Human Interest

Inspiring: Organization founded by quadriplegic race car driver serves people with disabilities

race car driver

Sam Schmidt was an IndyCar driver in the prime of his racing career when a terrible accident left him without the use of his arms or legs. According to a recent People.com article, “On Jan. 6, 2000, Schmidt was taking part in a test session for the Indy Racing League at Walt Disney World Speedway when he ‘hit the wall’ in a violent collision, leaving him a quadriplegic (paralyzed from the shoulders down).”

As is often the case with traumatic brain injury or traumatic spinal cord injury patients, Schmidt’s medical team immediately prepared his family for the worst. Schmidt told People, “[The doctors] didn’t give me much of a chance to make it through the night, let alone the weekend.”

When Schmidt survived the initial injury, his wife was told to “put him in a nursing home because he’ll never get off the ventilator.” She refused, and three weeks into his stay at a St. Louis rehabilitation facility he was off the ventilator.

READ: People with disabilities do ‘live boldly’ — and they’re not better off dead

In those first weeks and months, Schmidt found motivation in his children — but he also found it in his own father, who years earlier when Schmidt was just 11, had also suffered paralysis from his own racing accident. Schmidt described his father as his “inspiration” and “hero.” After significant rehab, Schmidt’s father was able to regain use of his legs and one arm. Schmidt himself remains to this day a quadriplegic.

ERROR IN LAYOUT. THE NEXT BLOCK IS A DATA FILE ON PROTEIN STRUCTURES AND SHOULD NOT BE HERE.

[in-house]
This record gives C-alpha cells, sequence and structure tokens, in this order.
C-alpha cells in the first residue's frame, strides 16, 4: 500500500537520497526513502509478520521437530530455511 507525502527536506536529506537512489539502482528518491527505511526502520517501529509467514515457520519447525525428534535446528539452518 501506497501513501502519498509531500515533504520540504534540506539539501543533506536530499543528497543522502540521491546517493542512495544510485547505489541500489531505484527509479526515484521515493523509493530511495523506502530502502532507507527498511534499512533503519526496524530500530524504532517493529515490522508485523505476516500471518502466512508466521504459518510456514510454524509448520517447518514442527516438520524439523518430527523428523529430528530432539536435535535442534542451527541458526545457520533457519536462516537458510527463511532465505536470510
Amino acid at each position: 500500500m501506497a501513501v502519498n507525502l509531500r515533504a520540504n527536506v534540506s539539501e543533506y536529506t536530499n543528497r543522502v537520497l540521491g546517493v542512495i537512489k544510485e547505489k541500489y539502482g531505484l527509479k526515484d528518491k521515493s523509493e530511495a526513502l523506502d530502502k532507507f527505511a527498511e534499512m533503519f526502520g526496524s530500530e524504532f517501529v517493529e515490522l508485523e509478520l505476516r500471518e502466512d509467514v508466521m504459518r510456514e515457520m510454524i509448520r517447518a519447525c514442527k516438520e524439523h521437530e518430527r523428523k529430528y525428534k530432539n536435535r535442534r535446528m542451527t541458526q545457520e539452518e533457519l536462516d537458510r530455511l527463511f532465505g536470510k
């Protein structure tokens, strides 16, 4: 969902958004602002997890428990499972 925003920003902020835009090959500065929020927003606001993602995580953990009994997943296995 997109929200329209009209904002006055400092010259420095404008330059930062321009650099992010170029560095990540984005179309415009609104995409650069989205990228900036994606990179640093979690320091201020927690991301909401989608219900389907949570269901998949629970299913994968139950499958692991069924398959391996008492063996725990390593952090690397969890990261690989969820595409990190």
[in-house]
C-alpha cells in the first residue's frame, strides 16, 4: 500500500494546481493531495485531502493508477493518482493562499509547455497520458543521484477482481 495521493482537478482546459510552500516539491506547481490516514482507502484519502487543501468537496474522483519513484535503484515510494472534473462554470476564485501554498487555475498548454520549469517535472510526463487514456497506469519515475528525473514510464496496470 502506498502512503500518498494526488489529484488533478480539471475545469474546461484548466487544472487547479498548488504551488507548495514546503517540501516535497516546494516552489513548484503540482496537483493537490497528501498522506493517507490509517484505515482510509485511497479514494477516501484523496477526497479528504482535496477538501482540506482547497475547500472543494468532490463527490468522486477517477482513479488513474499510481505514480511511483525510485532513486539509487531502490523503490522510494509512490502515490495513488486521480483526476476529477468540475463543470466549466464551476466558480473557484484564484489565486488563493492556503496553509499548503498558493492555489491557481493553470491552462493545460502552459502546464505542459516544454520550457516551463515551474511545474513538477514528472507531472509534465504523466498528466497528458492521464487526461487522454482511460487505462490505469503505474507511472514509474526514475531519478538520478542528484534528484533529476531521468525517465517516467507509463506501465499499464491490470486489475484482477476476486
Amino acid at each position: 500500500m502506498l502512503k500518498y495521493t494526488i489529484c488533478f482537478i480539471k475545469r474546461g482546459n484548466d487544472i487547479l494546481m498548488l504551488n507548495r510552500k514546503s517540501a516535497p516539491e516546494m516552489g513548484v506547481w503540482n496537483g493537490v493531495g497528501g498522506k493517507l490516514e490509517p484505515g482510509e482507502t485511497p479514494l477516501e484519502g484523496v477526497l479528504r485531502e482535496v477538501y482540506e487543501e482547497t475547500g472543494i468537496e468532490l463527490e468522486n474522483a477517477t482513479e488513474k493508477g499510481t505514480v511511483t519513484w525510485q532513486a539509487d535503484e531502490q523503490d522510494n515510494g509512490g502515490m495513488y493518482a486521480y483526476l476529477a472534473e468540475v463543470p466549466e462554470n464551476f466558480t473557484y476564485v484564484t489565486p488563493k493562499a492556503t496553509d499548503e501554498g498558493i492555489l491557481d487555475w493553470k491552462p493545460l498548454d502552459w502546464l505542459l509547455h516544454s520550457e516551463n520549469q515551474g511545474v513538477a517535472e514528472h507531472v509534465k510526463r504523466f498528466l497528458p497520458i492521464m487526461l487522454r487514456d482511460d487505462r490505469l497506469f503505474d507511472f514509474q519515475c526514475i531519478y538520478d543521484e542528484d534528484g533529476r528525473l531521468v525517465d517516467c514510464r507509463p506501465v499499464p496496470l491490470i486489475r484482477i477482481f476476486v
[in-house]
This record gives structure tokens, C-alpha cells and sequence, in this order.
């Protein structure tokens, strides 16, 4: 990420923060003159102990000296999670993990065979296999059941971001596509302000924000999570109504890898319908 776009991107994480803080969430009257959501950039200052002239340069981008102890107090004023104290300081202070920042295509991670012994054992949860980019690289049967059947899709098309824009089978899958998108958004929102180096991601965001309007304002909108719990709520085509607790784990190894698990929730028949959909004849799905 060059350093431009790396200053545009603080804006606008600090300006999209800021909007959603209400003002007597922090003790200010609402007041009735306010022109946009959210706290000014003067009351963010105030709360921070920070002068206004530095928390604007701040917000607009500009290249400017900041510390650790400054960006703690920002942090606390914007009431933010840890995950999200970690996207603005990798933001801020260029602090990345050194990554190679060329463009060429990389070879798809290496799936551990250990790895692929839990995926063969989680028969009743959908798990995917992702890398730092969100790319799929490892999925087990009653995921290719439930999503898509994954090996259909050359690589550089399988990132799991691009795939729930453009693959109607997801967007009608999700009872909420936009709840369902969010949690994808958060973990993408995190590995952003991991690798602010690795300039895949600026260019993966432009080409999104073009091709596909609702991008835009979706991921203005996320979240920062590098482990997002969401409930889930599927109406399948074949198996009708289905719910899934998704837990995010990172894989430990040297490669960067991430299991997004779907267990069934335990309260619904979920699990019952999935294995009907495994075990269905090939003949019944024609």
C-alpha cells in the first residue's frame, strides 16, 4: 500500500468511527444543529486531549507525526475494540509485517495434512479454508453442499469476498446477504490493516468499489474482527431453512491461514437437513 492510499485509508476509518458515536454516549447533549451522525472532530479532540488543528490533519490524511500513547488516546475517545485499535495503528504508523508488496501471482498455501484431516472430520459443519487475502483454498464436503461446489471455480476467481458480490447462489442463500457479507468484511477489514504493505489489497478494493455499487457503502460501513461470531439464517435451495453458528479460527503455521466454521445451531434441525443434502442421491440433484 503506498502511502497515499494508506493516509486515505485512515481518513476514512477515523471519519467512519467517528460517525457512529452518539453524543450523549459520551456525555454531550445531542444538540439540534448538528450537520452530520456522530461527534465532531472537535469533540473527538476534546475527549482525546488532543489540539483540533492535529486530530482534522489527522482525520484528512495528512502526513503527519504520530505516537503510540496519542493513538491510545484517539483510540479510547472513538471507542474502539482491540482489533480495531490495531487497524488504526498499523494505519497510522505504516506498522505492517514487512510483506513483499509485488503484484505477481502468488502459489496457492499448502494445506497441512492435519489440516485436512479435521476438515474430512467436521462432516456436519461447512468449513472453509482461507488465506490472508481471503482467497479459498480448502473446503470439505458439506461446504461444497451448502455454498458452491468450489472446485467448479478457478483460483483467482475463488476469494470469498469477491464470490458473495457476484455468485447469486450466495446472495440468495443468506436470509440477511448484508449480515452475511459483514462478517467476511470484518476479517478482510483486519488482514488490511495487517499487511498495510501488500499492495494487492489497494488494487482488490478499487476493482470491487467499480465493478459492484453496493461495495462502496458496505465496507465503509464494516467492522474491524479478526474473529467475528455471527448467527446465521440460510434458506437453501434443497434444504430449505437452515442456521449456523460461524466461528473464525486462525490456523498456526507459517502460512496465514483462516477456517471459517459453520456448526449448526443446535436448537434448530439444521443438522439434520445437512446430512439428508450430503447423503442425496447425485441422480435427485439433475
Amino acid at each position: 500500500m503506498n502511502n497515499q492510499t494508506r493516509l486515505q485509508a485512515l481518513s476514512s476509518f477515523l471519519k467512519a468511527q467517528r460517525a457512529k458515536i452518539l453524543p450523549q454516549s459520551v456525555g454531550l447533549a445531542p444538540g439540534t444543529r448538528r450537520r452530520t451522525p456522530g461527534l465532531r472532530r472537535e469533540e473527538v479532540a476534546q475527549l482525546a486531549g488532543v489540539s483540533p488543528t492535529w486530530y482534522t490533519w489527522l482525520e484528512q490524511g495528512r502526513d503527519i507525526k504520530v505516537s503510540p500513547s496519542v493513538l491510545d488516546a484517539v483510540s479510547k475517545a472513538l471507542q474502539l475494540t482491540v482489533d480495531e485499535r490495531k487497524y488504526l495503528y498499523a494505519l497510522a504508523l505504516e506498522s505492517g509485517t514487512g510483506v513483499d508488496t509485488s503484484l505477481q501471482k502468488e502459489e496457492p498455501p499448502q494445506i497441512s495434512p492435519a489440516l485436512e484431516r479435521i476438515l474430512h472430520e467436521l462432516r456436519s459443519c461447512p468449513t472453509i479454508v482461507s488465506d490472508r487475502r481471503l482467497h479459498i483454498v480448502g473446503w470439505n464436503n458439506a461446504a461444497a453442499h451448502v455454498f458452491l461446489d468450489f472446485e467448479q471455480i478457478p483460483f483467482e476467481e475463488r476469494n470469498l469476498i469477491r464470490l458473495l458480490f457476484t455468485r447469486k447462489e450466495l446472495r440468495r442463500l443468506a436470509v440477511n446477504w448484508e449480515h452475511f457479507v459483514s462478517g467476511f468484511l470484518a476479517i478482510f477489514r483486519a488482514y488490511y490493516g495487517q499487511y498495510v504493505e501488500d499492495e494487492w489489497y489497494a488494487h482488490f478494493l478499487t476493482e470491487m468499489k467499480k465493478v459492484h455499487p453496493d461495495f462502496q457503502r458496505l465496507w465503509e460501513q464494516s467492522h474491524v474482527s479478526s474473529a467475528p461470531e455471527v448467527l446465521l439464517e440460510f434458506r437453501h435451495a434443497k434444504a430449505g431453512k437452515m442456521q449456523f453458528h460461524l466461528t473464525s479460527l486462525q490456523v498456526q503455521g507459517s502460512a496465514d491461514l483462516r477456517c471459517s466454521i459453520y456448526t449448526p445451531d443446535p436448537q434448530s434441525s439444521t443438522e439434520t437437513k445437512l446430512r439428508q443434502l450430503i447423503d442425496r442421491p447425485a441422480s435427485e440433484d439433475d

Amidst his own rehabilitation, Schmidt founded Conquer Paralysis Now, an organization with the goal of finding a cure for paralysis. It now serves as “a leading authority on spinal cord injury research and treatment” in the United States and internationally.

While funding research was the original emphasis for the first 15 years of CPN’s existence, Schmidt said that “a couple of years ago, it just kind of hit me that the reason I have lived longer than I was [supposed to] was mainly because of the physical routine that I keep up. And there really wasn’t anything in Las Vegas doing anything collaborative or state-of-the-art rehabilitation. So at the end of 2017, we decided to create the DRIVEN Rehabilitation NeuroRecovery Center.” State-of-the-art adaptive equipment for individuals living with paralysis isn’t the only highlight of the program. Schmidt noted that additionally, “We address the psychological aspect of your situation because I think that’s just so critical that you have that reason to get up every morning.”

Schmidt and CPN have partnered with Disabled American Veterans (DAV) and vaping company Vuse to “offer and fund mobility solutions along with future vehicle donations for disabled vets across the country.” Schmidt said, “… If a disabled veteran wants to go on with his life and do something special, we’re going to help them do that.” Schmidt is personally committed to developing adaptive vans for disabled drivers, using principles from the adaptive Chevrolet Corvette racing car he drives.

Schmidt’s inspiring story is a testament to the resiliency in the human heart, the necessity of a community of supporters, and the ingenuity of mankind. Every person’s life has the potential to inspire others when love and support are provided.

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